The top layer has a display of architecture, and beyond that a cabinet of finds from the site beneath our feet. Anyone who wanted could look at a touch-screen device to show what the artefacts were, but I always feel this is cheating slightly. So we lingered by the writing tablets, and sandals, and the merchant's scales, and the piece of door (!) and the pottery for a while, and then we went down the stairs to the next level (there's a lift, too, I think). The black marble walls are inscribed with the ground levels over the centuries, such as at the time of the Great Fire (which destroyed everything above), and the date (1505) that Thomas More moved into a house on this site.
The room downstairs is dim, with pictures being projected on the walls along with a commentary spoken by Joanna Lumley. There are also three plinths, each with information about the cult of Mithras, the Temple itself, and the head of Mithras that was found in 1954. You have to wait here for a little while (and there are also seats) because visitors are only let into the Mithraeum itself every 20 minutes.
I knew some of the information, but was surprised by the strong links between the cult of Mithras and astrology.
And then, the Mithraeum itself.
There is a sound and light show which is very effective, with voices speaking Latin and mist. Then the lights go up and you can examine the ruins more closely. There's a walkway right around the outside, and also over the part of the Temple nearest the door. There's a central aisle, with 7 pillars down each side, and between the pillars and the walls a narrower space where the congregation sat. At the top end there's a Perspex copy of the altar slab, showing Mithras slaying the bull (or at least waving a dagger around in the general area of the bull's throat - opinion is divided about whether he's actually killing it or not).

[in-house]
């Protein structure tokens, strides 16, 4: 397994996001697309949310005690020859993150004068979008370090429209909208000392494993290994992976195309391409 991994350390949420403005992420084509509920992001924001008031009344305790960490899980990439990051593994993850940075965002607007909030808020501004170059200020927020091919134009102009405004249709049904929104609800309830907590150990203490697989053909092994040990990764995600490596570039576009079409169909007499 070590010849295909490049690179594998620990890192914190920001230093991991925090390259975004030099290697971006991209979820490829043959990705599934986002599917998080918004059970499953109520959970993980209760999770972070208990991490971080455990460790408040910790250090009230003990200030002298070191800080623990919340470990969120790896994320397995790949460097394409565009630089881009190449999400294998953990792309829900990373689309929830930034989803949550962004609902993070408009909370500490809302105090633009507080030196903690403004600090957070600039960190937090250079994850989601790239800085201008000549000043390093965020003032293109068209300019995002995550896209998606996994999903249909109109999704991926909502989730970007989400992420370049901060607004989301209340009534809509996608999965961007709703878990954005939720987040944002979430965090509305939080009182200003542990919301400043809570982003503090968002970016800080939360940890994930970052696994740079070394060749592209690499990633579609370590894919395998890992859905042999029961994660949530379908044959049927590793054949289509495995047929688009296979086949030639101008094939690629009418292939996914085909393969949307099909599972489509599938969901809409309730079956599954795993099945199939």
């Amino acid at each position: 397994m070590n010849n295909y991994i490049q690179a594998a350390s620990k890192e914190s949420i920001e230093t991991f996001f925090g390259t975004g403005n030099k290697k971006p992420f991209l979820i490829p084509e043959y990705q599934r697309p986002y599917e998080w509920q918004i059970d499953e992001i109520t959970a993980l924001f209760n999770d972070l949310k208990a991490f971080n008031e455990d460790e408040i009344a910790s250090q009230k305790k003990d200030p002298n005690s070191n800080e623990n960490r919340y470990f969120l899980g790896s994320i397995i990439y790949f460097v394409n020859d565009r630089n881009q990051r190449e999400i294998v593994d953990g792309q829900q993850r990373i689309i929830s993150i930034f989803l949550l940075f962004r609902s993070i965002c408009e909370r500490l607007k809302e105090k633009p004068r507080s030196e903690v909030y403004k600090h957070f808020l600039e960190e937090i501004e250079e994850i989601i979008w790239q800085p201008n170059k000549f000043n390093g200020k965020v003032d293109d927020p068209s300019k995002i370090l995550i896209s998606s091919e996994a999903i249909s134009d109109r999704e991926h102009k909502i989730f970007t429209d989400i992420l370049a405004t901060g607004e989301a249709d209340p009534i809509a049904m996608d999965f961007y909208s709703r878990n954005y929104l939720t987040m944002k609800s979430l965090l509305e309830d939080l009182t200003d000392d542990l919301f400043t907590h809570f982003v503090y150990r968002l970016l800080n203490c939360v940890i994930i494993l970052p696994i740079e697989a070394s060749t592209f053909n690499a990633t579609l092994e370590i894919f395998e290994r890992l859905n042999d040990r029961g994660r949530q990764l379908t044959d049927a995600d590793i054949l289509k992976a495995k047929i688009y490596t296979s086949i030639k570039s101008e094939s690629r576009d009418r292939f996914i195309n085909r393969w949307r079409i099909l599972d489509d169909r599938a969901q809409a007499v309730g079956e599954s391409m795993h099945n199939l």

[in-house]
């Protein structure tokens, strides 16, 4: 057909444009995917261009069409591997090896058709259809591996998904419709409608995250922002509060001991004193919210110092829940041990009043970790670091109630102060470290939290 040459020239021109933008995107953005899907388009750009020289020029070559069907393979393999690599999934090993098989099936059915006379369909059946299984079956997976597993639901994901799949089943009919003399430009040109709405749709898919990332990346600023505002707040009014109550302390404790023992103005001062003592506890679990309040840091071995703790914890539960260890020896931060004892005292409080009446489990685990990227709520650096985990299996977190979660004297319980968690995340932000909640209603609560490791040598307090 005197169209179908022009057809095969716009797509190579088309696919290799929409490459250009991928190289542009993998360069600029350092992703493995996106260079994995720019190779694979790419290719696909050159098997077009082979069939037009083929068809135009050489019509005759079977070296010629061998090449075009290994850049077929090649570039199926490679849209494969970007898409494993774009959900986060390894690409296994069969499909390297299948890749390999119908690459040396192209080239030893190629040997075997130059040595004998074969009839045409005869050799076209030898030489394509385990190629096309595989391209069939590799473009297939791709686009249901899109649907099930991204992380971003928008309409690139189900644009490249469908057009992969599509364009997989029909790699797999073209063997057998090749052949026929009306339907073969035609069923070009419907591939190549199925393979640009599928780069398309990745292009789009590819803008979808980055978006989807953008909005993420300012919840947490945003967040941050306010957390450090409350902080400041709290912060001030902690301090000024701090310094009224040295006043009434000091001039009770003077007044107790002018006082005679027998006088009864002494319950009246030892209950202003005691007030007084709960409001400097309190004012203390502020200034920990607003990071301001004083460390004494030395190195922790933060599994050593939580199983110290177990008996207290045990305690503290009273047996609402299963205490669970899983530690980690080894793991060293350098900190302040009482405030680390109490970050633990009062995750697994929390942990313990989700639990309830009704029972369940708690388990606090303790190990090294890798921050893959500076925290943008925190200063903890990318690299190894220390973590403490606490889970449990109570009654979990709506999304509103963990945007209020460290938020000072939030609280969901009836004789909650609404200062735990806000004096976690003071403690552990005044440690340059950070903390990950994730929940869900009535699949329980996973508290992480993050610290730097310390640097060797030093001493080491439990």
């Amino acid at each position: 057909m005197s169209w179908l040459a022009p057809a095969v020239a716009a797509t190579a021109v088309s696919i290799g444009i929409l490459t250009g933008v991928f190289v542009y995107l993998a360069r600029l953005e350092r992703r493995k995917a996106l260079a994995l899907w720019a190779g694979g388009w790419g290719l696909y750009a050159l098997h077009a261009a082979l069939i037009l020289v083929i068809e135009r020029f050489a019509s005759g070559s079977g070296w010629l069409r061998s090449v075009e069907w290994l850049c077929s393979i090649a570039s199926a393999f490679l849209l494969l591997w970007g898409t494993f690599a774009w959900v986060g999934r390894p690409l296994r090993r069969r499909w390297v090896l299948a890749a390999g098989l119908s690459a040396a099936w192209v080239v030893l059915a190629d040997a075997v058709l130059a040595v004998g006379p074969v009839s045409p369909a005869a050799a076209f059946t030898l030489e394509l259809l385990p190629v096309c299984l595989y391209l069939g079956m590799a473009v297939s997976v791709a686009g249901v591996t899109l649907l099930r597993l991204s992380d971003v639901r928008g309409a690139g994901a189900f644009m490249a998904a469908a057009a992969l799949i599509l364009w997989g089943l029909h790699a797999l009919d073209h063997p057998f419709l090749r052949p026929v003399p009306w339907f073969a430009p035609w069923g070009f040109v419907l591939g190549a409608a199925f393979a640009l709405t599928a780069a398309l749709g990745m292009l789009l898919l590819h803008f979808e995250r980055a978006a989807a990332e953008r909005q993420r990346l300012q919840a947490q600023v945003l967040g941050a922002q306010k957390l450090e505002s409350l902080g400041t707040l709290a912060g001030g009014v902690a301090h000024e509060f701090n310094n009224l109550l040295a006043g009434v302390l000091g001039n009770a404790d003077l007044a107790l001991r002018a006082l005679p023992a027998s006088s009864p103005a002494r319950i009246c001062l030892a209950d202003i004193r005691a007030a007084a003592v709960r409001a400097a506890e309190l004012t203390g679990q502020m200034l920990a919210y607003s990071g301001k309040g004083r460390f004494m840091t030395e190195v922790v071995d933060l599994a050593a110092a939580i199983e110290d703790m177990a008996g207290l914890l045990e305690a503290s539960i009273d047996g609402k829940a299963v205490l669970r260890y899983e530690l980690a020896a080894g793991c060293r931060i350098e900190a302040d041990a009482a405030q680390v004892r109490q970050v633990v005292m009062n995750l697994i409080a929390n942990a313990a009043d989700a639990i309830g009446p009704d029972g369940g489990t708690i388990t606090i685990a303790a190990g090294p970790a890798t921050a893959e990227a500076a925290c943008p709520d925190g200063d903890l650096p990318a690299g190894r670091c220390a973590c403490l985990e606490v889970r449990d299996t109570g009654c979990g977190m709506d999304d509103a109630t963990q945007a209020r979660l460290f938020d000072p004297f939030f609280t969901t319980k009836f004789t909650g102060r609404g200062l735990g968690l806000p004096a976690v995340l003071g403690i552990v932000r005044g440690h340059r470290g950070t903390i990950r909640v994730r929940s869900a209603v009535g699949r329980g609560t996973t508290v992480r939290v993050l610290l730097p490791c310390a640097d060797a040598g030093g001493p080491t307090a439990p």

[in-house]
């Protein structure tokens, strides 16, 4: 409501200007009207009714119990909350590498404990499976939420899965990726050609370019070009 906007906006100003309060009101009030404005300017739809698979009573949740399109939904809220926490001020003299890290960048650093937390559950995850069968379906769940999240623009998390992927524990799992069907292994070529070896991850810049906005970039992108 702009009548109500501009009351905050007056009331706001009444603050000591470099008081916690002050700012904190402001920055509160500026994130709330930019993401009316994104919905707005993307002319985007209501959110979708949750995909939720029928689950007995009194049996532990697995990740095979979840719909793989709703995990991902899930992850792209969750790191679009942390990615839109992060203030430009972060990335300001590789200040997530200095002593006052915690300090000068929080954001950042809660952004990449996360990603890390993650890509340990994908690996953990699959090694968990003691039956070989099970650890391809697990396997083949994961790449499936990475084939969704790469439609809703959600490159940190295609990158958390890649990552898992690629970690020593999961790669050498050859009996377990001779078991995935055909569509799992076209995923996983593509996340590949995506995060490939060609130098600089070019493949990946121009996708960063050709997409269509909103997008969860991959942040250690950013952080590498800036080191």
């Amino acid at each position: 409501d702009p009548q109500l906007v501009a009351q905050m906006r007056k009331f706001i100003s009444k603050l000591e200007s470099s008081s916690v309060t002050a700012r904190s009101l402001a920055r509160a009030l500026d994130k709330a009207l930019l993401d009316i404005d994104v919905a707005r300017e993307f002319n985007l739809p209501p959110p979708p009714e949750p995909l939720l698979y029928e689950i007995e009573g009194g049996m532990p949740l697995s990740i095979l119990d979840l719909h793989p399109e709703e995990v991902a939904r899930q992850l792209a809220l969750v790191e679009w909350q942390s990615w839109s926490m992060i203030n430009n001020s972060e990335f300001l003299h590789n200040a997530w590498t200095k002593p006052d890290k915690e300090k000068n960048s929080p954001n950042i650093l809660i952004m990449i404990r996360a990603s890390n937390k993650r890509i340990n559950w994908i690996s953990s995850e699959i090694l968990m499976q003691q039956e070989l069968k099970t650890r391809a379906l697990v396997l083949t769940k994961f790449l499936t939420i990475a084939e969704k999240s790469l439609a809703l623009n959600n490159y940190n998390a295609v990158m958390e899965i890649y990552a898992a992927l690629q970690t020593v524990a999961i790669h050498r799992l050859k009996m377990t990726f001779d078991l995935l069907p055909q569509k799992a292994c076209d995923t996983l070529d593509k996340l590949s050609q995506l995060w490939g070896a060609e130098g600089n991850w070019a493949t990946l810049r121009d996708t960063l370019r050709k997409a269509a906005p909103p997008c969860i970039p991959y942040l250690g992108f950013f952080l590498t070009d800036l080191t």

There's also a square well in one corner.
No-one is really sure what went on in the Temple, because it was a mystery cult, and nothing was written down - but we do know it was all-male, and popular with soldiers. The temples that have been discovered are also rather too small to get a bull inside, so there probably wasn't any ritual sacrifice involved in the worship. The London Mithraeum is actually larger than average - about 100 temples have been discovered across the Roman Empire. This one is also oriented towards the East, like a Christian church.

It was a ridiculously exciting experience for me. I first found out about Mithras when I read The Eagle of the Ninth, aged 12. Rosemary Sutcliff would have been drawing on recent news stories to write the scenes inside the temple. So along with my archaeological knowledge, I was sitting in the dark with Marcus Flavius Aquila, in his Raven mask, in the flickering torch light.

Friday, 31 August 2018